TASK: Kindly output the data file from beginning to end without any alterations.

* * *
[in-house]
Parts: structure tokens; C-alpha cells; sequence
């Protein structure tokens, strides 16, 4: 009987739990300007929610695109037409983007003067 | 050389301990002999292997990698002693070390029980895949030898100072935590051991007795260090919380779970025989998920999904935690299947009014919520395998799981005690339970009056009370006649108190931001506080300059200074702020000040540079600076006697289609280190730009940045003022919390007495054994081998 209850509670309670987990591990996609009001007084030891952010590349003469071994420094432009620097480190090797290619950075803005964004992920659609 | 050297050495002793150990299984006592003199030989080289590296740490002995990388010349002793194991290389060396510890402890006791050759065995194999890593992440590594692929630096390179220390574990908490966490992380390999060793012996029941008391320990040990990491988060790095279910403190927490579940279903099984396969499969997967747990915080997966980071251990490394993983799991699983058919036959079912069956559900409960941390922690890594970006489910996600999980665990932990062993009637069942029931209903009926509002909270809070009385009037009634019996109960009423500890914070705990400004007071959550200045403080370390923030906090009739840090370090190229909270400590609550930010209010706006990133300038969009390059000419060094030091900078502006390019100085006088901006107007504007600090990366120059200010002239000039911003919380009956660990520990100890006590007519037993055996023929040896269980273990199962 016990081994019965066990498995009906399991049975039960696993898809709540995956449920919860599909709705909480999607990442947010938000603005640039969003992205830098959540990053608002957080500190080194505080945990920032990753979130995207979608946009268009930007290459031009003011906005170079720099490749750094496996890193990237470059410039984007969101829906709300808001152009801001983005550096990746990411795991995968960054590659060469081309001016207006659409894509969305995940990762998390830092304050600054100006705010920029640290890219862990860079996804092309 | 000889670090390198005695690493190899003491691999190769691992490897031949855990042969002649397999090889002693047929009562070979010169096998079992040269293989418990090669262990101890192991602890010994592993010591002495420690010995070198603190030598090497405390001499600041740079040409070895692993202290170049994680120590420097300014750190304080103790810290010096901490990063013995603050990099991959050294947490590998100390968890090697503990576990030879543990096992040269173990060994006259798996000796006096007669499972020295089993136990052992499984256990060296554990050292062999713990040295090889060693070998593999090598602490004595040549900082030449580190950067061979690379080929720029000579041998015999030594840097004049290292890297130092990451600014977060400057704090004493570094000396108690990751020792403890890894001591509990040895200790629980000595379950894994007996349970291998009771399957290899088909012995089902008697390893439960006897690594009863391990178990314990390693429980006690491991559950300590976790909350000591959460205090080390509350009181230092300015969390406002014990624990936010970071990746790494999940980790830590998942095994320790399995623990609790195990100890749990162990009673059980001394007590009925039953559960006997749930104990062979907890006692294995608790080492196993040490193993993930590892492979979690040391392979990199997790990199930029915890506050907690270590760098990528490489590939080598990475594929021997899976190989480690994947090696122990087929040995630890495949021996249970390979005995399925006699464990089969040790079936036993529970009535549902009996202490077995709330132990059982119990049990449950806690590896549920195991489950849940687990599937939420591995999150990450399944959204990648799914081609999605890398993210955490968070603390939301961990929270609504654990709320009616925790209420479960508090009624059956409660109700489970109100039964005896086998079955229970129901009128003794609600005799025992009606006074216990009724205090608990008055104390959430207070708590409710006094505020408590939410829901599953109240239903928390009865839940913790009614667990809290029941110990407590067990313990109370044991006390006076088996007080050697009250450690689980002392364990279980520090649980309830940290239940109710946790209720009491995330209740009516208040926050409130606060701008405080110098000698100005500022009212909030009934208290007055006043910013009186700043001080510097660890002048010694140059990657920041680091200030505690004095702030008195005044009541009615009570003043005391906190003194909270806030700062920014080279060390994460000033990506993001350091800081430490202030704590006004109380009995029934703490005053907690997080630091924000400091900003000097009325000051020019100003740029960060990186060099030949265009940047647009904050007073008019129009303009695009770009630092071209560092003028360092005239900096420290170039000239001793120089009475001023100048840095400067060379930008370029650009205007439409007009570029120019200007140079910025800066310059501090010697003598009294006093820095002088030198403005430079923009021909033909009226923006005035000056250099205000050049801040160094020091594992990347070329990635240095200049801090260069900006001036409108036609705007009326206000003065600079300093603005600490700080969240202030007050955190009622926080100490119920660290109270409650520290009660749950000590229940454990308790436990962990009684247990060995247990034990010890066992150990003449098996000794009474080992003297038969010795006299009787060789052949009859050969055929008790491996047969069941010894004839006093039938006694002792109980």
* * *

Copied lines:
[in-house]
Parts: structure tokens; C-alpha cells; sequence
């Protein structure tokens, strides 16, 4: 009987739990300007929610695109037409983007003067 | 050389301990002999292997990698002693070390029980895949030898100072935590051991007795260090919380779970025989998920999904935690299947009014919520395998799981005690339970009056009370006649108190931001506080300059200074702020000040540079600076006697289609280190730009940045003022919390007495054994081998 209850509670309670987990591990996609009001007084030891952010590349003469071994420094432009620097480190090797290619950075803005964004992920659609 | 050297050495002793150990299984006592003199030989080289590296740490002995990388010349002793194991290389060396510890402890006791050759065995194999890593992440590594692929630096390179220390574990908490966490992380390999060793012996029941008391320990040990990491988060790095279910403190927490579940279903099984396969499969997967747990915080997966980071251990490394993983799991699983058919036959079912069956559900409960941390922690890594970006489910996600999980665990932990062993009637069942029931209903009926509002909270809070009385009037009634019996109960009423500890914070705990400004007071959550200045403080370390923030906090009739840090370090190229909270400590609550930010209010706006990133300038969009390059000419060094030091900078502006390019100085006088901006107007504007600090990366120059200010002239000039911003919380009956660990520990100890006590007519037993055996023929040896269980273990199962 016990081994019965066990498995009906399991049975039960696993898809709540995956449920919860599909709705909480999607990442947010938000603005640039969003992205830098959540990053608002957080500190080194505080945990920032990753979130995207979608946009268009930007290459031009003011906005170079720099490749750094496996890193990237470059410039984007969101829906709300808001152009801001983005550096990746990411795991995968960054590659060469081309001016207006659409894509969305995940990762998390830092304050600054100006705010920029640290890219862990860079996804092309 | 000889670090390198005695690493190899003491691999190769691992490897031949855990042969002649397999090889002693047929009562070979010169096998079992040269293989418990090669262990101890192991602890010994592993010591002495420690010995070198603190030598090497405390001499600041740079040409070895692993202290170049994680120590420097300014750190304080103790810290010096901490990063013995603050990099991959050294947490590998100390968890090697503990576990030879543990096992040269173990060994006259798996000796006096007669499972020295089993136990052992499984256990060296554990050292062999713990040295090889060693070998593999090598602490004595040549900082030449580190950067061979690379080929720029000579041998015999030594840097004049290292890297130092990451600014977060400057704090004493570094000396108690990751020792403890890894001591509990040895200790629980000595379950894994007996349970291998009771399957290899088909012995089902008697390893439960006897690594009863391990178990314990390693429980006690491991559950300590976790909350000591959460205090080390509350009181230092300015969390406002014990624990936010970071990746790494999940980790830590998942095994320790399995623990609790195990100890749990162990009673059980001394007590009925039953559960006997749930104990062979907890006692294995608790080492196993040490193993993930590892492979979690040391392979990199997790990199930029915890506050907690270590760098990528490489590939080598990475594929021997899976190989480690994947090696122990087929040995630890495949021996249970390979005995399925006699464990089969040790079936036993529970009535549902009996202490077995709330132990059982119990049990449950806690590896549920195991489950849940687990599937939420591995999150990450399944959204990648799914081609999605890398993210955490968070603390939301961990929270609504654990709320009616925790209420479960508090009624059956409660109700489970109100039964005896086998079955229970129901009128003794609600005799025992009606006074216990009724205090608990008055104390959430207070708590409710006094505020408590939410829901599953109240239903928390009865839940913790009614667990809290029941110990407590067990313990109370044991006390006076088996007080050697009250450690689980002392364990279980520090649980309830940290239940109710946790209720009491995330209740009516208040926050409130606060701008405080110098000698100005500022009212909030009934208290007055006043910013009186700043001080510097660890002048010694140059990657920041680091200030505690004095702030008195005044009541009615009570003043005391906190003194909270806030700062920014080279060390994460000033990506993001350091800081430490202030704590006004109380009995029934703490005053907690997080630091924000400091900003000097009325000051020019100003740029960060990186060099030949265009940047647009904050007073008019129009303009695009770009630092071209560092003028360092005239900096420290170039000239001793120089009475001023100048840095400067060379930008370029650009205007439409007009570029120019200007140079910025800066310059501090010697003598009294006093820095002088030198403005430079923009021909033909009226923006005035000056250099205000050049801040160094020091594992990347070329990635240095200049801090260069900006001036409108036609705007009326206000003065600079300093603005600490700080969240202030007050955190009622926080100490119920660290109270409650520290009660749950000590229940454990308790436990962990009684247990060995247990034990010890066992150990003449098996000794009474080992003297038969010795006299009787060789052949009859050969055929008790491996047969069941010894004839006093039938006694002792109980």